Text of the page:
Permanent Settlement Concluded by the Cornwallis administration in 1793, Permanent Settlement was a grand contract between the east india company government and the Bengal landholders (zamindars and independent talukdars of all denominations). Under the contract, the landholders or zamindars were admitted into the colonial state system as the absolute proprietors of landed property. Besides being turned into proprietors of land, the zamindars were endowed with the privilege of holding their proprietary right at a rate which was to continue unchanged for ever. Under the contract the government was barred from enhancing its revenue demand on the zamindars.
Objectives and effects of Permanent Settlement The conclusion of the permanent settlement with zamindars had some immediate objectives in view. These may be classified as:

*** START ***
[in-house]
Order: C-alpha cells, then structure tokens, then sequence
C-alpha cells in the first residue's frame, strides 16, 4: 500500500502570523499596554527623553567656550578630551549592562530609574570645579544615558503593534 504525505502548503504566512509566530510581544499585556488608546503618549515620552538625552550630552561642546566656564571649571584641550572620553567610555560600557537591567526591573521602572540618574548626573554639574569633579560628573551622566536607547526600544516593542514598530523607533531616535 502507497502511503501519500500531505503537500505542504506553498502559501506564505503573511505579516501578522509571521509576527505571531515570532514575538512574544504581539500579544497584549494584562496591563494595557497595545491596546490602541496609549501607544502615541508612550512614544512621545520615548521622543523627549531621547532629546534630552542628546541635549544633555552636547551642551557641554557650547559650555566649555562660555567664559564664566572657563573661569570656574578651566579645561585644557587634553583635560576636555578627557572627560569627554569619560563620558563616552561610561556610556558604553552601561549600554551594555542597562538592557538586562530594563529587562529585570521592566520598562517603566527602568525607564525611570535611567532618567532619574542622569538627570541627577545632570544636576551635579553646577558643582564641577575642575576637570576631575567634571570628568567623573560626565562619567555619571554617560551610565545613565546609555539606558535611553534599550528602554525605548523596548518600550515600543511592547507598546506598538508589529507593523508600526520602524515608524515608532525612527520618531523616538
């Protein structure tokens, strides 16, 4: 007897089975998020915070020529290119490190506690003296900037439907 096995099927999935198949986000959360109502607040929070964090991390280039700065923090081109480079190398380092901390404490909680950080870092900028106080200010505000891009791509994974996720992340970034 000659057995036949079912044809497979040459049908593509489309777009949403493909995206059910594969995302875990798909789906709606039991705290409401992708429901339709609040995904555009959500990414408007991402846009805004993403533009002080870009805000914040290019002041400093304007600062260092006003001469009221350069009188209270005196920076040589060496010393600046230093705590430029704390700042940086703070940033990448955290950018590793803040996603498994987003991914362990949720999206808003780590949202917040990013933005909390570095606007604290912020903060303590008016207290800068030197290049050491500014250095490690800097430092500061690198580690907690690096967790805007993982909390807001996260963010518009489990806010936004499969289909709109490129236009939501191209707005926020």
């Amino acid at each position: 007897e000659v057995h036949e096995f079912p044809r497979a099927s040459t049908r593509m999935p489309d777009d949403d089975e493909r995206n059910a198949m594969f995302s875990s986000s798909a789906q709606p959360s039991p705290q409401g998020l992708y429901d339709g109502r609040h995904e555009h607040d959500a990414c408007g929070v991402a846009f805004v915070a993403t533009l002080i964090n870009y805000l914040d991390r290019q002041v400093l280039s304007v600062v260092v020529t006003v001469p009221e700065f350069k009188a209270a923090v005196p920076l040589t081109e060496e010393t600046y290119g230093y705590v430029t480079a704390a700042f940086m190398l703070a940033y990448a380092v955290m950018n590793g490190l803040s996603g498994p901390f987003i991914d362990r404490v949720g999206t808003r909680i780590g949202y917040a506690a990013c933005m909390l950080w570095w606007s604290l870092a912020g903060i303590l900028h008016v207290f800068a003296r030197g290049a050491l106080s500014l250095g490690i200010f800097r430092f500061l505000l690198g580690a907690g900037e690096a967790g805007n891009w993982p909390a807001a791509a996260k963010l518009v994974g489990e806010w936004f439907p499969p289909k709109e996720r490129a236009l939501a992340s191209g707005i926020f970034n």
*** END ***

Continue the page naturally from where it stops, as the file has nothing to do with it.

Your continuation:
- placing revenue paying on a definite footing and making revenue collection sure and certain;
- ensuring a minimum revenue;
- relieving officials of revenue matter and engaging them to other spheres of administration; and finally,
- forging an alliance between the zamindar class and the colonial rulers.
Though not entirely but largely, government succeeded in achieving these short-term goals. The revenue-paying agency was put on a definite footing in the person of zamindar. The government now knew how much was to be its annual inflow from land and the zamindars also knew for certain their contractual obligation to government. Formerly, neither the government nor the revenue payers knew exactly where did they stand as regards revenue collection and payment.